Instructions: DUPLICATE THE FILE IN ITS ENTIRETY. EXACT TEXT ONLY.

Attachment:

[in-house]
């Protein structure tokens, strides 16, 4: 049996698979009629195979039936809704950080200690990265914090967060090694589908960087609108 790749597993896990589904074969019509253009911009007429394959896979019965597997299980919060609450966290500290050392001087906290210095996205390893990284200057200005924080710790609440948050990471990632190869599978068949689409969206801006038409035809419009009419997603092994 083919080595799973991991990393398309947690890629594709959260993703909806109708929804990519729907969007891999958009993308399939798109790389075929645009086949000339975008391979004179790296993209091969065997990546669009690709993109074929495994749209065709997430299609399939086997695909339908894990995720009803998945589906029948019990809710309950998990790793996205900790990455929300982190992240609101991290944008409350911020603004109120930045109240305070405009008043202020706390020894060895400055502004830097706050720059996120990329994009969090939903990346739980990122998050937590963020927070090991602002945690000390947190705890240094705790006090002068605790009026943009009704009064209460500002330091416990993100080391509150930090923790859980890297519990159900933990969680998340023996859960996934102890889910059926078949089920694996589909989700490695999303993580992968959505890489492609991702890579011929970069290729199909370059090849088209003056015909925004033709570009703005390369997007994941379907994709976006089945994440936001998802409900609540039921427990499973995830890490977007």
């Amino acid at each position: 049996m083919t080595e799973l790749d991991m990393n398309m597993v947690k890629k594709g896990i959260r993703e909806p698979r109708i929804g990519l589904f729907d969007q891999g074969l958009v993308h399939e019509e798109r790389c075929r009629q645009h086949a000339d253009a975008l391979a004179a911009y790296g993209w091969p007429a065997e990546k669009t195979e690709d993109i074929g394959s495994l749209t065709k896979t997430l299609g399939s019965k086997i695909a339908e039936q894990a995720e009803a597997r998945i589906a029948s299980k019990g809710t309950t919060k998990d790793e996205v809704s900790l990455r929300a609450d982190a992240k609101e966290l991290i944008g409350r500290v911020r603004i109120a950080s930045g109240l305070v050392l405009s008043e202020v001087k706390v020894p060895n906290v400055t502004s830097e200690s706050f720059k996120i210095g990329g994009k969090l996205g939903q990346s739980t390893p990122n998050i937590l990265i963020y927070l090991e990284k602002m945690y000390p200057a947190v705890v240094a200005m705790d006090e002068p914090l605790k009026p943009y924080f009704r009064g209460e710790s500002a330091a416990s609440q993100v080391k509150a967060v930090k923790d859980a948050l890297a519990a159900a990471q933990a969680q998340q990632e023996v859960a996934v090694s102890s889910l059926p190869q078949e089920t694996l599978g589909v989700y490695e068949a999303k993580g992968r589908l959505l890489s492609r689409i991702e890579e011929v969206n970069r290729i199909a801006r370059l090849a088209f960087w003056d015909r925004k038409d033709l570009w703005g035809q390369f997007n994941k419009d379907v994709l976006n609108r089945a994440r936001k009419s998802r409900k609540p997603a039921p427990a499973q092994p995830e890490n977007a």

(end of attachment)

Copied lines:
[in-house]
């Protein structure tokens, strides 16, 4: 049996698979009629195979039936809704950080200690990265914090967060090694589908960087609108 790749597993896990589904074969019509253009911009007429394959896979019965597997299980919060609450966290500290050392001087906290210095996205390893990284200057200005924080710790609440948050990471990632190869599978068949689409969206801006038409035809419009009419997603092994 083919080595799973991991990393398309947690890629594709959260993703909806109708929804990519729907969007891999958009993308399939798109790389075929645009086949000339975008391979004179790296993209091969065997990546669009690709993109074929495994749209065709997430299609399939086997695909339908894990995720009803998945589906029948019990809710309950998990790793996205900790990455929300982190992240609101991290944008409350911020603004109120930045109240305070405009008043202020706390020894060895400055502004830097706050720059996120990329994009969090939903990346739980990122998050937590963020927070090991602002945690000390947190705890240094705790006090002068605790009026943009009704009064209460500002330091416990993100080391509150930090923790859980890297519990159900933990969680998340023996859960996934102890889910059926078949089920694996589909989700490695999303993580992968959505890489492609991702890579011929970069290729199909370059090849088209003056015909925004033709570009703005390369997007994941379907994709976006089945994440936001998802409900609540039921427990499973995830890490977007």
């Amino acid at each position: 049996m083919t080595e799973l790749d991991m990393n398309m597993v947690k890629k594709g896990i959260r993703e909806p698979r109708i929804g990519l589904f729907d969007q891999g074969l958009v993308h399939e019509e798109r790389c075929r009629q645009h086949a000339d253009a975008l391979a004179a911009y790296g993209w091969p007429a065997e990546k669009t195979e690709d993109i074929g394959s495994l749209t065709k896979t997430l299609g399939s019965k086997i695909a339908e039936q894990a995720e009803a597997r998945i589906a029948s299980k019990g809710t309950t919060k998990d790793e996205v809704s900790l990455r929300a609450d982190a992240k609101e966290l991290i944008g409350r500290v911020r603004i109120a950080s930045g109240l305070v050392l405009s008043e202020v001087k706390v020894p060895n906290v400055t502004s830097e200690s706050f720059k996120i210095g990329g994009k969090l996205g939903q990346s739980t390893p990122n998050i937590l990265i963020y927070l090991e990284k602002m945690y000390p200057a947190v705890v240094a200005m705790d006090e002068p914090l605790k009026p943009y924080f009704r009064g209460e710790s500002a330091a416990s609440q993100v080391k509150a967060v930090k923790d859980a948050l890297a519990a159900a990471q933990a969680q998340q990632e023996v859960a996934v090694s102890s889910l059926p190869q078949e089920t694996l599978g589909v989700y490695e068949a999303k993580g992968r589908l959505l890489s492609r689409i991702e890579e011929v969206n970069r290729i199909a801006r370059l090849a088209f960087w003056d015909r925004k038409d033709l570009w703005g035809q390369f997007n994941k419009d379907v994709l976006n609108r089945a994440r936001k009419s998802r409900k609540p997603a039921p427990a499973q092994p995830e890490n977007a």